Denise Garcia, Disarmament Diplomacy and Human Security: Regimes, Norms and Moral Progress in International Relations (New York: Routledge, 2012), 231 pp.
Reviewed by Miguel de Corral (Miguel de Corral is a Junior Professional Associate at the World Bank Group. The findings, interpretations, and conclusions expressed in this publication are those of the author and should not be attributed in any manner to The World Bank Group, its Board of Executive Directors, or the governments they represent.)
International security has changed dramatically. This is the central concept that Dr. Denise Garcia discusses in her 2011 book Disarmament Diplomacy and Human Security: Regimes, Norms and Moral Progress in International Relations. Gone are the days when progress in international relations was dependent solely on the national security interests of a few powerful states. Garcia effectively describes how since the end of the Cold War, moral calculations have become a significant reason why international relations progress and international law evolves. She persuasively makes the case that achieving greater human security – a broad concept involving human rights, individual safety, and development – is now a principle aim for states in the international system (p. 185).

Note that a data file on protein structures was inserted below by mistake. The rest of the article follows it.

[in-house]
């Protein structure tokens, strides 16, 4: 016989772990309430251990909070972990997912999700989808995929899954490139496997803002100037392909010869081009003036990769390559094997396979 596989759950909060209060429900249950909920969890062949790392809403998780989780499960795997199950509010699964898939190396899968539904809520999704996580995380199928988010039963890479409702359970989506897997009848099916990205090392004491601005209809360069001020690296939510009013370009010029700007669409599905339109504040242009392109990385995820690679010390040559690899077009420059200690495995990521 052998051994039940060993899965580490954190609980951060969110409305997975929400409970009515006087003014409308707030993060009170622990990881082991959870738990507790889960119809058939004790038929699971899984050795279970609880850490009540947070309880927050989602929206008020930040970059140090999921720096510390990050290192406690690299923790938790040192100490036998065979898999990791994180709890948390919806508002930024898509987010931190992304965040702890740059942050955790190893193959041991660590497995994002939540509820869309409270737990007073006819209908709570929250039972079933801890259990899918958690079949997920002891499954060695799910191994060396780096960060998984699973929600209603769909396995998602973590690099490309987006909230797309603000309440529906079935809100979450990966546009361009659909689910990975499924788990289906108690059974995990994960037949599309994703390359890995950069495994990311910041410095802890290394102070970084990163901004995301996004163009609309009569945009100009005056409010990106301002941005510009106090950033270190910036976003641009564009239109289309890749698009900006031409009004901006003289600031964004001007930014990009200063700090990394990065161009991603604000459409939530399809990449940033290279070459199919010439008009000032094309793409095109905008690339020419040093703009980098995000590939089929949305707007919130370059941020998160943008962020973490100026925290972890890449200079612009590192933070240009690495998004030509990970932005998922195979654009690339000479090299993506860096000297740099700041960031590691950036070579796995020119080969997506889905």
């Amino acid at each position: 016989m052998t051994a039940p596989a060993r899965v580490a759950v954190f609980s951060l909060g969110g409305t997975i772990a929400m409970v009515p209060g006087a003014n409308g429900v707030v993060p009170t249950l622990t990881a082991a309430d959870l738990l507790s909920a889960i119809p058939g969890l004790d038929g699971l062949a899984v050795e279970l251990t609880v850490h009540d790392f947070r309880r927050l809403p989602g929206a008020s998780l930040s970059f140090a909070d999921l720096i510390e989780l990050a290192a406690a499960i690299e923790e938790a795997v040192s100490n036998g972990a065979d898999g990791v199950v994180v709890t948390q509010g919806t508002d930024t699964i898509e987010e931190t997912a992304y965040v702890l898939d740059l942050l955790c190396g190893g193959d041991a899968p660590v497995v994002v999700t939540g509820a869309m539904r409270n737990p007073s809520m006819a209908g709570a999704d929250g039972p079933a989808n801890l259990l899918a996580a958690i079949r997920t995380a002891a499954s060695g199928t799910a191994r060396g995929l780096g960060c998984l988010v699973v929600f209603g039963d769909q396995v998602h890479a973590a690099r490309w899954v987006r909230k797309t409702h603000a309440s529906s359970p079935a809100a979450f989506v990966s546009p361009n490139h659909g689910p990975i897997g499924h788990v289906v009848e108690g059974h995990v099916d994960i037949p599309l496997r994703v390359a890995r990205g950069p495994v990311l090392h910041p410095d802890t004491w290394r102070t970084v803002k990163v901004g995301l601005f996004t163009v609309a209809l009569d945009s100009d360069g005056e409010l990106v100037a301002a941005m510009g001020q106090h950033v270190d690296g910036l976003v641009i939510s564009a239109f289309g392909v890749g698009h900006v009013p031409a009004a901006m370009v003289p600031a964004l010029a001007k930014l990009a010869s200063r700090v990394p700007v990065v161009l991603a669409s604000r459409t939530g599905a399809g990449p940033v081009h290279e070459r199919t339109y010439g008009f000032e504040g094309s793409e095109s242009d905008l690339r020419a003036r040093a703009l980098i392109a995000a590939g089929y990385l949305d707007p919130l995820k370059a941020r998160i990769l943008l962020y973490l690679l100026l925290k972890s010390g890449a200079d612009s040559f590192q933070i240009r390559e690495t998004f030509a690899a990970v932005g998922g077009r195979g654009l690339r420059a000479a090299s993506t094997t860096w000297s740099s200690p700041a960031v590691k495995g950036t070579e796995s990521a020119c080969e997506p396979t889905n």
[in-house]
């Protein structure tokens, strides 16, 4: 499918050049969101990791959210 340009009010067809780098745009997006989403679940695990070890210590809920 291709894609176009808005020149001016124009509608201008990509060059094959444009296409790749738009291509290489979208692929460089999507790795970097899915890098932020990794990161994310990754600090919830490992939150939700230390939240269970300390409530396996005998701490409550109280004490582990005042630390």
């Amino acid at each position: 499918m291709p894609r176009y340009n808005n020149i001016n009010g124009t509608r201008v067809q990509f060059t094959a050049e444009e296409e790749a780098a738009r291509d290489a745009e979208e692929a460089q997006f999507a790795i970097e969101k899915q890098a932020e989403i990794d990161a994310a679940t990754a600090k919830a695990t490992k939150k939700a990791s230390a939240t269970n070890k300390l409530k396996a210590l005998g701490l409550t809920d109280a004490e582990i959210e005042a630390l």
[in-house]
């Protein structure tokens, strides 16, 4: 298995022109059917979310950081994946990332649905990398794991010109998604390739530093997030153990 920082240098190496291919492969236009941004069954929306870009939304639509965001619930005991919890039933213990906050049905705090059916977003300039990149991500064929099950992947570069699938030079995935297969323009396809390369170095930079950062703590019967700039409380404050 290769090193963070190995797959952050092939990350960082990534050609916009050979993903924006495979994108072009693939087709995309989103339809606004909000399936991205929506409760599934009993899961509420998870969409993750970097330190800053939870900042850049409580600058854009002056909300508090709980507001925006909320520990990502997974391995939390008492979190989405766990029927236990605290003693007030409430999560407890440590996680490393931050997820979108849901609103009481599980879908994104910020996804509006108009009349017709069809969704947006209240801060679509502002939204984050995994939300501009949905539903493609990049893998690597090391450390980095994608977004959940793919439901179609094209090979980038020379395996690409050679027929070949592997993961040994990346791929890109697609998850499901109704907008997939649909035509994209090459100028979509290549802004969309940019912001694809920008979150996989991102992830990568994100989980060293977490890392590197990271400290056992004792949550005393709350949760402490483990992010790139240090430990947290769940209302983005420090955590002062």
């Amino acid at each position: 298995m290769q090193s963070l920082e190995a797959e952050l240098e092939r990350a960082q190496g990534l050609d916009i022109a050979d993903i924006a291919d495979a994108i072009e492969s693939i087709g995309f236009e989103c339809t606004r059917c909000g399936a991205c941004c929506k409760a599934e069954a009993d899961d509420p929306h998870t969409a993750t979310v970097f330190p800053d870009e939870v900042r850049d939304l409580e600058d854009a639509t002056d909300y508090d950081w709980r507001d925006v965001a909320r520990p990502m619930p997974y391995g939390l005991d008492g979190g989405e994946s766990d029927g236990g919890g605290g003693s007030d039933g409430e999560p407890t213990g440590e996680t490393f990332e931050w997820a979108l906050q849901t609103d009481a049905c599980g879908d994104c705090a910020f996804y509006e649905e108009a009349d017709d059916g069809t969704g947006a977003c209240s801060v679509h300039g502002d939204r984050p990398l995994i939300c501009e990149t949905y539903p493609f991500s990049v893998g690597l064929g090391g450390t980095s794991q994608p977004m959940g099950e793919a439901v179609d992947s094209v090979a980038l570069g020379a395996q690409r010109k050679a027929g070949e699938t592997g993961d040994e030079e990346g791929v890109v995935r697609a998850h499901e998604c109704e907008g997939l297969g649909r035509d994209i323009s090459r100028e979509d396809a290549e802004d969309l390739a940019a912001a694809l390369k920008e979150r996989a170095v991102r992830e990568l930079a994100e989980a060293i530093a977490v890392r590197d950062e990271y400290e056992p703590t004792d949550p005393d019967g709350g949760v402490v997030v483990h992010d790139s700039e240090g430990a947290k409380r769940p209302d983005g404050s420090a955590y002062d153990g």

Furthermore, international relations no longer is the protected theoretical fiefdom of states and instead can be shaped by the interests of non-state groups and civil society. This radical transition from a state-centric international system, to one in which the state has to take into account the influential voices of NGOs, advocacy groups, and non-state actors, has transformed international law and given space for the emergence of new norms. As Garcia argues, disarmament diplomacy epitomizes this historic change.
In the midst of the Cold War, disarmament treaties emanated exclusively from state interests and civil society was often excluded from participating in negotiations. In the last twenty years, however, civil society and non-state groups have been critical to successful disarmament efforts. Garcia convincingly argues this with three thorough case studies: the Arms Trade Treaty, the Convention on Cluster Munitions, and the progress made to regulate small arms and reduce armed violence.